The space through which flexor tendons travel down the fingers is very narrow. As the flexor tendons traverse the palm & enter the digits they pass through tunnels formed by fibrous tissue rings that surround the tendon & are connected to the underlying bones. These fibrous tunnels keep the tendons close to the bone & prevent bowstringing during normal motion. If any inflammation occurs around the tendon it cannot slide up & down this narrow space. The tendon becomes caught in the tunnel or sticks to the tunnel sidewalls. Hence, the clicking sensation sometimes accompanied by pain on motion progressing to the digit being stuck or locked in a flexed position in more severe cases. This process sets up a vicious circle where sticking to the tunnel sidewalls creates a more severe disease process or more inflammation. There can be significant pain on attempting to extend or straighten the finger. Rarely, the finger can become locked in an extended position. The inflammation is a result of repetitive work trauma as with the chronic use of tools such as screwdrivers, scissors, typewriters, etc. The majority of these cases resolve with splinting or alteration in the use of work tools. Persistent or severe triggering is treated with a single steroid injection that cures over 70% of cases. The problem is many physicians give the shot improperly & miss the tunnel or inject directly into the tendon rather than around it. Uncommonly another injection is required 4 to 6 weeks later. Should the problem then recurr or be resistent to steroid therapy a surgery release procedure is required. You should have this problem evaluated by a qualified physician as soon as possible at it can become incapacitating.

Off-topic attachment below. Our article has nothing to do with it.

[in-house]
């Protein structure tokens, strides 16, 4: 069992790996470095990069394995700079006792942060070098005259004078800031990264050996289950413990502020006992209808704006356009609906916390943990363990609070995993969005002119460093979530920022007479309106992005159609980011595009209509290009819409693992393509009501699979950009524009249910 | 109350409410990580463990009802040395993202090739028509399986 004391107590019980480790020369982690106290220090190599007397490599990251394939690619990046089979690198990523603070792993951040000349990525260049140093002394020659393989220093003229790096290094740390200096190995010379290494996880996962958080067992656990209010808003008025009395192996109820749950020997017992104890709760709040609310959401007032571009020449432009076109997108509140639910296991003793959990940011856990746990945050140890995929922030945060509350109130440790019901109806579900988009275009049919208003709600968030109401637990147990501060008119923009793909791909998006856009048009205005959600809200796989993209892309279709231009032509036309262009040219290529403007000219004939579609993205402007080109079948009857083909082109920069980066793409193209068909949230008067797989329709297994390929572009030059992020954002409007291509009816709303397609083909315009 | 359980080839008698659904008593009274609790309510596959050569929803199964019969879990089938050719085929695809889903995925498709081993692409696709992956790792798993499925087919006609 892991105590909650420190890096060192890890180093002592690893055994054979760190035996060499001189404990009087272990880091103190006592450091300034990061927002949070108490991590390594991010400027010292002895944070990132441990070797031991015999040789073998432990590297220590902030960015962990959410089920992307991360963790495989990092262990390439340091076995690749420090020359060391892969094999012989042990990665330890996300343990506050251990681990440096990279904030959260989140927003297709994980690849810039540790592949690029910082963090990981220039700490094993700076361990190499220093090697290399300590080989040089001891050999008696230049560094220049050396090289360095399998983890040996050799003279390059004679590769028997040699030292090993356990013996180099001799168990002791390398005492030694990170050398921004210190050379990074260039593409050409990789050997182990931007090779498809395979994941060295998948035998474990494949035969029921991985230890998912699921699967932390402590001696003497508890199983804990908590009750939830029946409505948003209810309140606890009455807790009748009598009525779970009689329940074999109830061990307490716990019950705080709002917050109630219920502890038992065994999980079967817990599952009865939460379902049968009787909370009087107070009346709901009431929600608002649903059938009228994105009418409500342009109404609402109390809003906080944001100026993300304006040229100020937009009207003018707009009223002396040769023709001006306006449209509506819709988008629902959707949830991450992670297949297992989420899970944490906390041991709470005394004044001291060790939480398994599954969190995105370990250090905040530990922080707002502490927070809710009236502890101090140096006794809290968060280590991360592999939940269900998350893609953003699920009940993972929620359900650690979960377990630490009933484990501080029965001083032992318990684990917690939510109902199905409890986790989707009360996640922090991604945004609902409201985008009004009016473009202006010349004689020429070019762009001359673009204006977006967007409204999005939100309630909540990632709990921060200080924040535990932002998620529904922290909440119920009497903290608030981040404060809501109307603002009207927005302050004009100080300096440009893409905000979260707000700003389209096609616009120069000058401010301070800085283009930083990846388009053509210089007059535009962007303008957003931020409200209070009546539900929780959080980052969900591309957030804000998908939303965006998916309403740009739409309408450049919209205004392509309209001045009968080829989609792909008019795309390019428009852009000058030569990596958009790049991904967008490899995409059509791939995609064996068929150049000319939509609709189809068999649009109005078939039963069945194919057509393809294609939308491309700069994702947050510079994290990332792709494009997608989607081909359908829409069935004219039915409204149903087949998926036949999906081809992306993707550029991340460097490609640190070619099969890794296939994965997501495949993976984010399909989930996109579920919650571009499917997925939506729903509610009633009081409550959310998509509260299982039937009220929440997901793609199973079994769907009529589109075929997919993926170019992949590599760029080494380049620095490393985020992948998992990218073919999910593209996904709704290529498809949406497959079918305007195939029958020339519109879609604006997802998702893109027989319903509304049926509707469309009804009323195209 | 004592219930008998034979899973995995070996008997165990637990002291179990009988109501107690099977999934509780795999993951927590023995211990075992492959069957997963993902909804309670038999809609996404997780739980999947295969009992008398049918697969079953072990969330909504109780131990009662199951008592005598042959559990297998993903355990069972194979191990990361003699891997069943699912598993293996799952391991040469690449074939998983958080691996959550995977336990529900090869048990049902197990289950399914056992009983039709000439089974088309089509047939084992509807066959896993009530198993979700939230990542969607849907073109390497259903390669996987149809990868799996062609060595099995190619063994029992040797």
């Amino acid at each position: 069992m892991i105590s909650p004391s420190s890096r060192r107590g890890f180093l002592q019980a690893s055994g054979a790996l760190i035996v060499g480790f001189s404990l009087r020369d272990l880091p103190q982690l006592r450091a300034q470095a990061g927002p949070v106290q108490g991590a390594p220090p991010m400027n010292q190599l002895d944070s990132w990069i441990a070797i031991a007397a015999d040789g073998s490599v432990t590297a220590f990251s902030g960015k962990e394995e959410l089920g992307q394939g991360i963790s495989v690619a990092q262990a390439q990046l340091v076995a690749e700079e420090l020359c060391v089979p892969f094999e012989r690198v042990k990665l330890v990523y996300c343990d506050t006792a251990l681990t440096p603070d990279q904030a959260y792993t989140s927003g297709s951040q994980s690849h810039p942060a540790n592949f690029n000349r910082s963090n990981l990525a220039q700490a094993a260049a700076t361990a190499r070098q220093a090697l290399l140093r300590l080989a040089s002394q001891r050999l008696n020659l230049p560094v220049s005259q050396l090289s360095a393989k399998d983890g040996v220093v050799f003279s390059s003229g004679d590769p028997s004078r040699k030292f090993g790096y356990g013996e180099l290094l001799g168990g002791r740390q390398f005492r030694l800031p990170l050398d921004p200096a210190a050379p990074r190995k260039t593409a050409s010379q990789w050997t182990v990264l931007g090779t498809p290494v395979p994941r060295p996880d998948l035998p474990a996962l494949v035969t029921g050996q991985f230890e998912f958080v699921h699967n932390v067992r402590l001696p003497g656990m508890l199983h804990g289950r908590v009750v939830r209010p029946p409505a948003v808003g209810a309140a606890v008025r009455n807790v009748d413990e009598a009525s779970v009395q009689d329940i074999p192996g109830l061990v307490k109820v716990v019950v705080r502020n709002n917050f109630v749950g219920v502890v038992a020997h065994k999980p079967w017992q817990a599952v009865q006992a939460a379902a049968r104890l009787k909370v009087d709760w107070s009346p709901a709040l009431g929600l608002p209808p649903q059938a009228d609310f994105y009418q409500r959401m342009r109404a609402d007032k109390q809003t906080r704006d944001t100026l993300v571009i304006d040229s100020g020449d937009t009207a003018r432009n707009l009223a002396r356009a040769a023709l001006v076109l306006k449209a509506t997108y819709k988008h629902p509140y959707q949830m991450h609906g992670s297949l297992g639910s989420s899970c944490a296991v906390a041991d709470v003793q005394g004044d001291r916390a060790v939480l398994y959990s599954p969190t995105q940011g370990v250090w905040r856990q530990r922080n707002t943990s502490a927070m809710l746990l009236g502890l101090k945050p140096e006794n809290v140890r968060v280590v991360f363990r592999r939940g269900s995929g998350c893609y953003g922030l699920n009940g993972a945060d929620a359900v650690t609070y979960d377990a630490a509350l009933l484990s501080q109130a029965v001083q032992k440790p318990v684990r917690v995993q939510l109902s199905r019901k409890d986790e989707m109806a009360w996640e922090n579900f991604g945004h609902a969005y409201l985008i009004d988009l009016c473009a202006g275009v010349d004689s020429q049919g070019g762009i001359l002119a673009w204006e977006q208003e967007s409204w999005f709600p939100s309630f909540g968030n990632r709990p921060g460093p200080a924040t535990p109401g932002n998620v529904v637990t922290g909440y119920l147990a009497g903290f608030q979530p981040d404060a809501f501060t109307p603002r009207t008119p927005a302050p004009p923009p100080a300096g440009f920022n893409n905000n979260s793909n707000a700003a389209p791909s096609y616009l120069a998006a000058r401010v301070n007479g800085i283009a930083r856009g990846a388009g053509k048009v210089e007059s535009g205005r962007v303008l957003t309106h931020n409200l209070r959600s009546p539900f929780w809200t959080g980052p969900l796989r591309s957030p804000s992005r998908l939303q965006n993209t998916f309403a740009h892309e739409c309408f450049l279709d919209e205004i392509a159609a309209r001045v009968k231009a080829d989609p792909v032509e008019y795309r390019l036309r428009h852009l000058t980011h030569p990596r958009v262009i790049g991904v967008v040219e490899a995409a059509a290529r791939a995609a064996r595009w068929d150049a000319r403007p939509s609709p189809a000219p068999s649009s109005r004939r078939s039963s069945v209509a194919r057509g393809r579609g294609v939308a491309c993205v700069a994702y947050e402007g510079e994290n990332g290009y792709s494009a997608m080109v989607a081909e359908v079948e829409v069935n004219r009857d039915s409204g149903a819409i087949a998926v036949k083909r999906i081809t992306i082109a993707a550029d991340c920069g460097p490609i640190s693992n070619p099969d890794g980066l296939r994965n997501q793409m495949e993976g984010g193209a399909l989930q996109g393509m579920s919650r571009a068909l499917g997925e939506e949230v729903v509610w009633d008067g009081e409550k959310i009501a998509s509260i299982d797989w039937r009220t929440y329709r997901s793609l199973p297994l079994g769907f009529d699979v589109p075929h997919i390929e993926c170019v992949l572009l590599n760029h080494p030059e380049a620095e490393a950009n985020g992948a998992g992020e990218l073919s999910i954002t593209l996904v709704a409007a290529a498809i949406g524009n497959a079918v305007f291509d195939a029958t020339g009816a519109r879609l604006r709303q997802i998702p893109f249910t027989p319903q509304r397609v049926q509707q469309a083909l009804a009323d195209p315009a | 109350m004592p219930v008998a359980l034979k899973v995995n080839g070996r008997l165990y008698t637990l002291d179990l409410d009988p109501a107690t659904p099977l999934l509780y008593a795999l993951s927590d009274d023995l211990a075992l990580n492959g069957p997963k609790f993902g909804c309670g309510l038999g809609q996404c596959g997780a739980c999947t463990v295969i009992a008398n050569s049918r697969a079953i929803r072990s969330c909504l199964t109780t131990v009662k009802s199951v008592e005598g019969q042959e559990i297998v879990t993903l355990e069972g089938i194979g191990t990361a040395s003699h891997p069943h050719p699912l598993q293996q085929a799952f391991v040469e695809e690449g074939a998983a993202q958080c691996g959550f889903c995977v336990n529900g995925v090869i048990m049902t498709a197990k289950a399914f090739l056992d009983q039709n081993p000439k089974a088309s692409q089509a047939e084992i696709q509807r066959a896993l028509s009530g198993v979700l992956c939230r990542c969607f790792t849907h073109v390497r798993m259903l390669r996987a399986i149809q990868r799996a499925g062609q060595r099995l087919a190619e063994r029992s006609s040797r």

I prefer not to give more than 2 injections & recommend surgery if there is no response to steroid injection or if the problem returns after resolving. Of course, some changes have to be made in hand activities after response to steroid injection in order to prevent recurrence.